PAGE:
Welcome to the last working week of the year. 2017 has definitely been a roller coaster of a year. From a technology point of view Hacking and Ransomware went from being mildly annoying to full blown attacks. The money made from Ransomware in 2017 is estimated to be triple that of 2016.
The biggest change we have seen this past 12 months is the engagement of hackers by Ransomware organisations, effectively paying a commission to hackers who hack into systems and deliberately infect them with Cryptolocker and the like. This led to a massive increase in hacking attempts on RDP (Remote Desktop) connections and forced us to shutdown open connections and push users towards SSL VPN. This was the nail in the coffin for lax Small and Medium Business (SMB) security. Where once before the SMB market could roll the dice when it came to security, it is now, almost a certainty that if you’re not up-to-date, you will be breached.
So, what’s coming in 2018? Security will be an even bigger issue and move from being just an IT problem, to a companywide issue. Especially with the governments new Notifiable Data Breaches Legislation. We also expect hackers to be escalating their attacks as they chase lucrative bitcoin commissions by deliberately infecting networks. We expect they will move beyond hacking open RDP ports and move more towards targeted social campaigns, similar to the very successful campaigns based around Australia Post, or speeding fines from the AFP. These attacks will be designed to fool end users, get them run some malicious code and give hackers a foot in the door.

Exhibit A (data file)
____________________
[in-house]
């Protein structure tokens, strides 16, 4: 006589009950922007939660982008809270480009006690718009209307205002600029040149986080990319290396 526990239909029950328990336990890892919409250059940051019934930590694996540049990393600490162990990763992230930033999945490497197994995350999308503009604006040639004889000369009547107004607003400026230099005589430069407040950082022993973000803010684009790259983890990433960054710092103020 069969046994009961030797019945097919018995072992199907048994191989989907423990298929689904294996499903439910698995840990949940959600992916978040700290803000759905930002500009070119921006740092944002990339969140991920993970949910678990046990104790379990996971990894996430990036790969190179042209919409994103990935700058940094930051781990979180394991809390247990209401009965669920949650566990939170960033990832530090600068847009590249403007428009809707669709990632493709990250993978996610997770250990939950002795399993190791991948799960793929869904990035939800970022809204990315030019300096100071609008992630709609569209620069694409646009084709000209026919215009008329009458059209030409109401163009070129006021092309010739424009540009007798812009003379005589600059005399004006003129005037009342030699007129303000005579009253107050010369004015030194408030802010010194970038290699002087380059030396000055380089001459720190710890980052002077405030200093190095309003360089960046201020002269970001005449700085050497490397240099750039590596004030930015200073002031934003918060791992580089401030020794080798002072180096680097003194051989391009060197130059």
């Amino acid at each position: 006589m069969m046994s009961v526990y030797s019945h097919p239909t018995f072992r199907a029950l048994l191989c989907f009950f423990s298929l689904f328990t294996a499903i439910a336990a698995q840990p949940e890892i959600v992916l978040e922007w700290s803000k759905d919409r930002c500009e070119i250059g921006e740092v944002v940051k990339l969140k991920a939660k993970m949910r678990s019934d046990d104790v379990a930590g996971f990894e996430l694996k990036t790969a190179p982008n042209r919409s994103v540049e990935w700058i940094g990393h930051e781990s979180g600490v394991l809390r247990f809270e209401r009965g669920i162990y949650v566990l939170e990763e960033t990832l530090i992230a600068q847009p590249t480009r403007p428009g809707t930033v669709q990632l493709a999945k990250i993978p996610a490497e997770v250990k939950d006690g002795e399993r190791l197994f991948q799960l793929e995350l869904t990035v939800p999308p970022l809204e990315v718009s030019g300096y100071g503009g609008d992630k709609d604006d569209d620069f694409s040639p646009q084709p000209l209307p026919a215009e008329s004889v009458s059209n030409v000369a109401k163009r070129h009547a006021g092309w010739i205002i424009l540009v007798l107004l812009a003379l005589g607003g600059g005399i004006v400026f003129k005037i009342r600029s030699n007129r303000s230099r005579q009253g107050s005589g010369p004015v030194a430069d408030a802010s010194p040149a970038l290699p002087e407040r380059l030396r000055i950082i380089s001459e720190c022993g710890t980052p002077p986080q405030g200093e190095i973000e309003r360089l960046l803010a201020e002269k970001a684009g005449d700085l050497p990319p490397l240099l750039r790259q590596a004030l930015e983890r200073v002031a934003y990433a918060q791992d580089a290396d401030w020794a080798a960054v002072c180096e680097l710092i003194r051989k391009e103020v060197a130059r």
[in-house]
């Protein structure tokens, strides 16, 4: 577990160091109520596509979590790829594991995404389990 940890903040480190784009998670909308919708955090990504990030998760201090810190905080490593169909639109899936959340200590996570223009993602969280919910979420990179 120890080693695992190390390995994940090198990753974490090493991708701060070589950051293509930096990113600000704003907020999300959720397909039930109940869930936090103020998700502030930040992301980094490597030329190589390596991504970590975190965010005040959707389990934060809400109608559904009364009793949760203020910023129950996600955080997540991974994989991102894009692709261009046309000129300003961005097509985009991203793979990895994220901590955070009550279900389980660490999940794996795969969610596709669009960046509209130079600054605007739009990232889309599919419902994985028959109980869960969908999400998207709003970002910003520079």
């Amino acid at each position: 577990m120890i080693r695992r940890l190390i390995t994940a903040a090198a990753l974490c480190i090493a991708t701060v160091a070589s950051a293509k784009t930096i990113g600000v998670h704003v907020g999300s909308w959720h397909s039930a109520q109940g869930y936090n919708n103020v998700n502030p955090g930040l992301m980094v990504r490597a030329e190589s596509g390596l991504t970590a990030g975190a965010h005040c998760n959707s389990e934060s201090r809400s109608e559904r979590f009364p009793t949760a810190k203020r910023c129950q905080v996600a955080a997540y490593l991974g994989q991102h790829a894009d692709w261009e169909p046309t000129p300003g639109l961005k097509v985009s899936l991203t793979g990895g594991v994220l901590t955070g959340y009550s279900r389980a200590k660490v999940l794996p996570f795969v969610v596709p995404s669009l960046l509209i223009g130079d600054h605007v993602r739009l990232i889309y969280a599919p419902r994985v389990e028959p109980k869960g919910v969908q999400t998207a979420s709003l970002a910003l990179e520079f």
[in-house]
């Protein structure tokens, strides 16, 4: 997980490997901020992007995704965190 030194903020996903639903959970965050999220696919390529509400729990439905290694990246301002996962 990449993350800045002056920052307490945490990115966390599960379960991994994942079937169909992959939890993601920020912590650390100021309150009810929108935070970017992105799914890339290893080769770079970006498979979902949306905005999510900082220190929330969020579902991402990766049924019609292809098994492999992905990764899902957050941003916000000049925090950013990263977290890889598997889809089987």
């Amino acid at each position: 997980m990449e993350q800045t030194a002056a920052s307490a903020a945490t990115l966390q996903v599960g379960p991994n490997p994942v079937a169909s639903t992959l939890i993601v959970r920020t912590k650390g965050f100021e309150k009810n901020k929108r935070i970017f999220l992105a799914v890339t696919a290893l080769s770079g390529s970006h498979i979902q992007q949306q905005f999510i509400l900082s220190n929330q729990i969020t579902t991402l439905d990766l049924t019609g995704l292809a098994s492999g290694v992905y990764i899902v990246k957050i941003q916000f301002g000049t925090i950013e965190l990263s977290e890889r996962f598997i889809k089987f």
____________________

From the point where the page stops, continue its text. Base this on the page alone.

LAKES CTS (Cyber Threat Security).
To combat the above we have been working hard on our CTS offering. CTS has been massively successful in stopping attacks. Since deploying CTS, we have only had 3 crypto infections on our networks, each of these was due to poor password management (i.e. username = sales - password = sales). The hackers were able to brute force their way onto the networks through insecure passwords and deliberately bypass Lakes CTS. Since deploying CTS, the system has blocked over 9500 suspect URLS from being launched. Many of these are just scam advertising links on webpages, but over 150 were verified crypto packages.
To battle the upcoming wave of socially engineered attacks we are expanding Lakes CTS to also offer end user education. This is a big deal and currently has only been available to Enterprise users with deep pockets. To the best of our knowledge we are the only SMB IT provider moving forward with this type of service because we firmly believe the biggest weakness in IT networks in 2018 is going to the end users. The people manning your sales counter or your apprentice out the back that only uses the computer for “Training”. End user education is going to be the silver bullet when it comes to protecting your networks. We will be releasing more information about this exciting new offering in January.